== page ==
Chicago’s longest-running fringe festival, the annual Rhinoceros Theater Festival, now in its 29th year, is presenting shows six nights a week through February 25. Rhinofest is produced by Prop Thtr and Curious Theatre Branch with all shows at Prop Thtr, 3502 N. Elston.
Rhinofest focuses on new and up-and-coming artists and their new works, as well as new works by artists who have performed at the fest before. Two to four productions are presented nightly Wednesday-Monday with matinée shows added on Saturdays and Sundays. See the full schedule of 36 productions here.
Cabaret Prop’d runs on two more Saturdays, February 10 and 17, at 10:30pm. The series, produced by Diane Hamm, features bands and musical guests, dancers and performance artists, jugglers, burlesque and Eastern-style dance.
Songs from Brecht and Weill’s The Threepenny Opera will be performed at 9pm on Saturday, February 24, with performances by 10 artists and piano accompaniment.
All Rhinofest tickets are $15 or pay what you can at the door. Tickets purchased online in advance are $12. To buy tickets online, select the show you want to see here and click to buy tickets.
We had a chance to see one Rhinofest show (two others were snowed out) and hope to see more next week. Here’s a mini-review and info about a few other plays.
The Texture of Water by Emily Mercedes Rich
The Texture of Water is an origin story, says playwright and director Rich. It’s about a woman’s memories of her mother, who died when she was 8, and her growing up years in Florida, a place her mother never learned to like. It’s also a sweet memory play, switching back and forth in eras from 1966, the ‘70s and ‘80s to the present. Chris is played by three actors: Cindy Henkin as older Chris in the present day; Emma Sennett as 8-year-old Chris, and Kelly Levander as young-woman Chris and her mother Christine. Her older father is played by Lon West and his young counterpart by Paul Brennan.
Older Chris is the main character, opening with a long, quiet monologue about her mother, her life, and the recent death of her father. She puzzles over the journal her father gave her, written by her mother before her death 40 years ago. She’s not sure she wants to read it, but her friend Linda (Bethany Arrington) urges her to do so. “Was my mother’s death the worst thing that ever happened to me?” Chris asks. “I won’t know until I read the journal.” And later, “I inherited stories. My mother’s stories became my stories.”
The Texture of Water is a quiet play. Henkin is a quiet voice. Tiny Emma Sennett can barely be heard. But the overall effect is warm and human. Rich’s script and dialogue are natural and well-written. The plays runs about 90 minutes, including an intermission.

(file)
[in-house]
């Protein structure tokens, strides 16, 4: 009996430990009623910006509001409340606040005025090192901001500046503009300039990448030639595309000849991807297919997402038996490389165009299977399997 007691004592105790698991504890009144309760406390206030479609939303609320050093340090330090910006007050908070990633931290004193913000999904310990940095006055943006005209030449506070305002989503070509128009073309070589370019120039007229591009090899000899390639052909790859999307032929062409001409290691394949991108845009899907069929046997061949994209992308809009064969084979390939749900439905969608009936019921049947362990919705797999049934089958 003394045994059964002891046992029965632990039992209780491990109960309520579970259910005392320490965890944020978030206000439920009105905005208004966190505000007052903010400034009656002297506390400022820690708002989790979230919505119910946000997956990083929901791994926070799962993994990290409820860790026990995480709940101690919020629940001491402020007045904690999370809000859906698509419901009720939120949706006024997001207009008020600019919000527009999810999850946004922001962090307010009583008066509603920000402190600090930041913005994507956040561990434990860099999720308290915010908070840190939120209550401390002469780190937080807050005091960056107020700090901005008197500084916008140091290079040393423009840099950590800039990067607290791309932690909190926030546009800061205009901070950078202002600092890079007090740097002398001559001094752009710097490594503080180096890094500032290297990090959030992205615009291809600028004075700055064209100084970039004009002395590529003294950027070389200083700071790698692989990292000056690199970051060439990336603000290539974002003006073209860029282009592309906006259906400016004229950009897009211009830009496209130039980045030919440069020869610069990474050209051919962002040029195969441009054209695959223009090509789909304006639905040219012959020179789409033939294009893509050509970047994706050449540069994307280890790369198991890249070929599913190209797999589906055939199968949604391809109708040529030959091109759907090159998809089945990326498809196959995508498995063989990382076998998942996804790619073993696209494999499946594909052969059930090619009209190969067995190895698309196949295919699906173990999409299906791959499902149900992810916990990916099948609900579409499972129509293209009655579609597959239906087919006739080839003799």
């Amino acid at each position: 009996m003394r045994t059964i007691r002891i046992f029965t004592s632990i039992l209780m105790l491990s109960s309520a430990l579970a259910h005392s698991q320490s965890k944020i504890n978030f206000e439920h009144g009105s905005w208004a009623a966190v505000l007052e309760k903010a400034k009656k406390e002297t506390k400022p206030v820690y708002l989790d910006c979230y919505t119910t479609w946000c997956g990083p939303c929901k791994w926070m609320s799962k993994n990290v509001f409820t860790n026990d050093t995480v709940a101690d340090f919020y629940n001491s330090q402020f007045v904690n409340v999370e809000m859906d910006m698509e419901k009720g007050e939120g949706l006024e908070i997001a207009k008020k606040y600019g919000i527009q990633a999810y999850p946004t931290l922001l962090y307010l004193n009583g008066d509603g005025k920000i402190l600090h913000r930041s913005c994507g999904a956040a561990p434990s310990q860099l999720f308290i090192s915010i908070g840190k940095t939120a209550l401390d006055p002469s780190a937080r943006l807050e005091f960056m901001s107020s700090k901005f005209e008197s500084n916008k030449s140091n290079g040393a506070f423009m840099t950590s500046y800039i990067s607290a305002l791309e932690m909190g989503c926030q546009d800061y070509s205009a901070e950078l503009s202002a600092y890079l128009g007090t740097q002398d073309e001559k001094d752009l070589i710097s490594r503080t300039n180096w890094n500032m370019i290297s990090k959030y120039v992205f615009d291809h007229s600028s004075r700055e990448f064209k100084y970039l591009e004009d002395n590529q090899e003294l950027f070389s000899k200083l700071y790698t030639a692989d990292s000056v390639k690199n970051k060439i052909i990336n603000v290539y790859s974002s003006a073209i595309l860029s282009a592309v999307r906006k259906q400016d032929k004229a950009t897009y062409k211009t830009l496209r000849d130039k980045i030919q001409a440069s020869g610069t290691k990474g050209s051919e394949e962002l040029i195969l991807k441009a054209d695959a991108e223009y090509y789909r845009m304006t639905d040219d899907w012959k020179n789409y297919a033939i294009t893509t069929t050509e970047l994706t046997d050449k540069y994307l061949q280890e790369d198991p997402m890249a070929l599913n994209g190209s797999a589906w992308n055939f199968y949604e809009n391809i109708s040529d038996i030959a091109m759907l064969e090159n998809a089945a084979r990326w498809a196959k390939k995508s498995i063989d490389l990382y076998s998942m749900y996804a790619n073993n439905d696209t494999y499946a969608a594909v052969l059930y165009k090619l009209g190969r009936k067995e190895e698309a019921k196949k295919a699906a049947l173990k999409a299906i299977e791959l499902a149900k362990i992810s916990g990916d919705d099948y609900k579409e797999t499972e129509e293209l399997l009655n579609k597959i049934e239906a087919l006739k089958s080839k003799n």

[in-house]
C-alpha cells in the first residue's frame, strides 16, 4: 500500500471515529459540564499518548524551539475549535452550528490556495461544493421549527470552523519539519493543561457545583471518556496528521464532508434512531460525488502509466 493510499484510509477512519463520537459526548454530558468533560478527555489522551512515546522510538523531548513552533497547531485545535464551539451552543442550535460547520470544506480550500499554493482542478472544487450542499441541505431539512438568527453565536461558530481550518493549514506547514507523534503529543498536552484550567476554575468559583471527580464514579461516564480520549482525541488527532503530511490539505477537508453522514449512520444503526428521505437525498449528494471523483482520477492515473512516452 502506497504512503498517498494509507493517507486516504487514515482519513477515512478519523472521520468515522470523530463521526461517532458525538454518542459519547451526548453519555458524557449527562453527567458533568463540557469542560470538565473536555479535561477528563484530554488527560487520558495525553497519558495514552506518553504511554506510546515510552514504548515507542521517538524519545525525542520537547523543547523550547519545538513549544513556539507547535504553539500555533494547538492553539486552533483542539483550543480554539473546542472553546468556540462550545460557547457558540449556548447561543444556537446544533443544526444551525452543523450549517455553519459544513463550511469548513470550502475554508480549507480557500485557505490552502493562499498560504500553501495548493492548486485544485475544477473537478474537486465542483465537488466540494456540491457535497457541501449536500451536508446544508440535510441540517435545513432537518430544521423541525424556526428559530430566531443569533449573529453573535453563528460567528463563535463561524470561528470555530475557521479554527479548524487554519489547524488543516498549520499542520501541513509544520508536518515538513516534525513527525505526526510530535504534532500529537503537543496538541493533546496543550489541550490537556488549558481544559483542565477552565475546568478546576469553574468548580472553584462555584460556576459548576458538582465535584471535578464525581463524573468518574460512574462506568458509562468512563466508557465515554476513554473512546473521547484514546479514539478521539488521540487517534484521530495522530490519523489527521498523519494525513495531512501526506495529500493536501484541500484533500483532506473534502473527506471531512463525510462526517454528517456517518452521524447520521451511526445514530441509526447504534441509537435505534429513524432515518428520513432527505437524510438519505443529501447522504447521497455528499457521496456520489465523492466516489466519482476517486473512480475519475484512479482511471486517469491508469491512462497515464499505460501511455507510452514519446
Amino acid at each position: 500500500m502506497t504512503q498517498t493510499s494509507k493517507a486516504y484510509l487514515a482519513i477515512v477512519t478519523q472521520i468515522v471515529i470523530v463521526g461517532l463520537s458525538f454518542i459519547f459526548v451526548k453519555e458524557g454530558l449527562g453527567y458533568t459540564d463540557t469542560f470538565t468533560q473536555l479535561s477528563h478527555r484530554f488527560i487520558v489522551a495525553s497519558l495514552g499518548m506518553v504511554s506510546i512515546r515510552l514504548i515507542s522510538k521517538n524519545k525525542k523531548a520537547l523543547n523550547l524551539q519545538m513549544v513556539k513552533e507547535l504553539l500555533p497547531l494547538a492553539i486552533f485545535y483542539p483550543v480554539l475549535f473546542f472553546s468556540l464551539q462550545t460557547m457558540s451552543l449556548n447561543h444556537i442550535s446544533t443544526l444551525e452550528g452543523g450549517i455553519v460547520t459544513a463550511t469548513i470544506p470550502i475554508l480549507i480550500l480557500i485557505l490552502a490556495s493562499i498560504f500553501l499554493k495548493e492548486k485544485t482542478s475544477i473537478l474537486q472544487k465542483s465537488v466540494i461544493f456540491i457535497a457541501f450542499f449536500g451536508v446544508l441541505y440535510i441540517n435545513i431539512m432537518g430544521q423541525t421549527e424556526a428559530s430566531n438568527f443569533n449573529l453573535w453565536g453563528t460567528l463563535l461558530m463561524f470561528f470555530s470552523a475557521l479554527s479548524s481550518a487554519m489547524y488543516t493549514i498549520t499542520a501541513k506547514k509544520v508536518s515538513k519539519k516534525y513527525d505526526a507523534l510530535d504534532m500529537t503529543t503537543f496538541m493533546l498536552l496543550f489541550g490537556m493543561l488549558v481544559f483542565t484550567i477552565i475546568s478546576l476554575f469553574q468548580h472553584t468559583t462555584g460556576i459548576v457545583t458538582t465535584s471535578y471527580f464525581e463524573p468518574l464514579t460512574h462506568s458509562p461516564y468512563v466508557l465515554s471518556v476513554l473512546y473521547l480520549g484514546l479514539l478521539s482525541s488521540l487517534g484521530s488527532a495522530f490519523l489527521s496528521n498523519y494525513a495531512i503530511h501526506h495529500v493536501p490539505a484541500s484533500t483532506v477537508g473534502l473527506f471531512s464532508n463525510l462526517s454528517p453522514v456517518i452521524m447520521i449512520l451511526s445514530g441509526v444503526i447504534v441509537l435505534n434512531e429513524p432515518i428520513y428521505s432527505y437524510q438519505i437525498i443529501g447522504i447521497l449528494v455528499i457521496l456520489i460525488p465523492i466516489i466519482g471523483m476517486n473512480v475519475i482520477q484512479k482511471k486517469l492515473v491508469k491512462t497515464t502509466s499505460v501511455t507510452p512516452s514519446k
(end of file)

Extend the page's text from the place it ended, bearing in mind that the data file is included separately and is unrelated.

You can see The Texture of Water at 7pm Wednesday, February 14 and 21.
My Father’s Words by Mari DeOleo
This is one of the plays that I missed because of snow cancellations, but I had a chance to read the script. Playwright DeOleo describes her play as “a play about power, masculinity, language, faith and the relationship between a father/daughter preaching team.” The play is partly scripted and partly improvised and performed by two actors—Lee Brophy and DeOleo—playing a comedian and a clown, as well as other roles.
The main characters are Ana and her father, a Dominican native for whom Ana translates when she’s a teenager. She says, “Words. And being understood. He wanted that so badly and I was the path to that…the path towards being understood…but the moment I found my own words…it was a problem.” Later, she says, “Our words collided from then on…we spoke different languages. And somehow he still doesn’t understand how much his words in whatever language still echo in my ears…” The Nina Simone song, “Don’t Let Me Be Misunderstood,” is the sound track, played occasionally throughout the play.
You can see My Father’s Words at 7pm Thursday, February 15 and 22.
Direct My Woyzeck by Chris Zdenek
Zdenek defines his play as presented by “The Official Theater Company of ThyssenKrupp AG.” (ThyssenKrupp is a German multinational firm and a giant steel producer with 670 subsidiaries worldwide.) Zdenek uses what is basically an outline for an improvised presentation in which an audience member is asked to direct a scene from the classic play Woyzeck by Georg Buchner. The audience member, now “the Director,” is given complete artistic control of the production. The Stage Manager will be present to guide the director and explain what is expected.
The Director can choose from several different excerpts, no more than 2 minutes in length and performed by two actors. The Director can also ask the rest of the audience for help.
You can see, and possibly direct, Direct My Woyzeck at 7pm Wednesday, February 14 and 21.
Communist Basketball Game by Dan Nelson
Nelson’s Communist Basketball Game is also more or less improvised, with no written script. It’s the story of a boy who grows up in Ft. Wayne, Indiana, ensuring he’s a basketball fanatic with the belief that he’ll play for the Indiana University Hoosiers. But he’s not big enough or good enough so he plays a lot of pick-up games. One day he finds an amazing group of strangers who play on the second floor of a church. But a tyrannical basketball bully is involved and threatens to take over the soul of the game.
You can see Communist Basketball Game at 9pm Thursday, February 15 and 22.
Other Plays to Check Out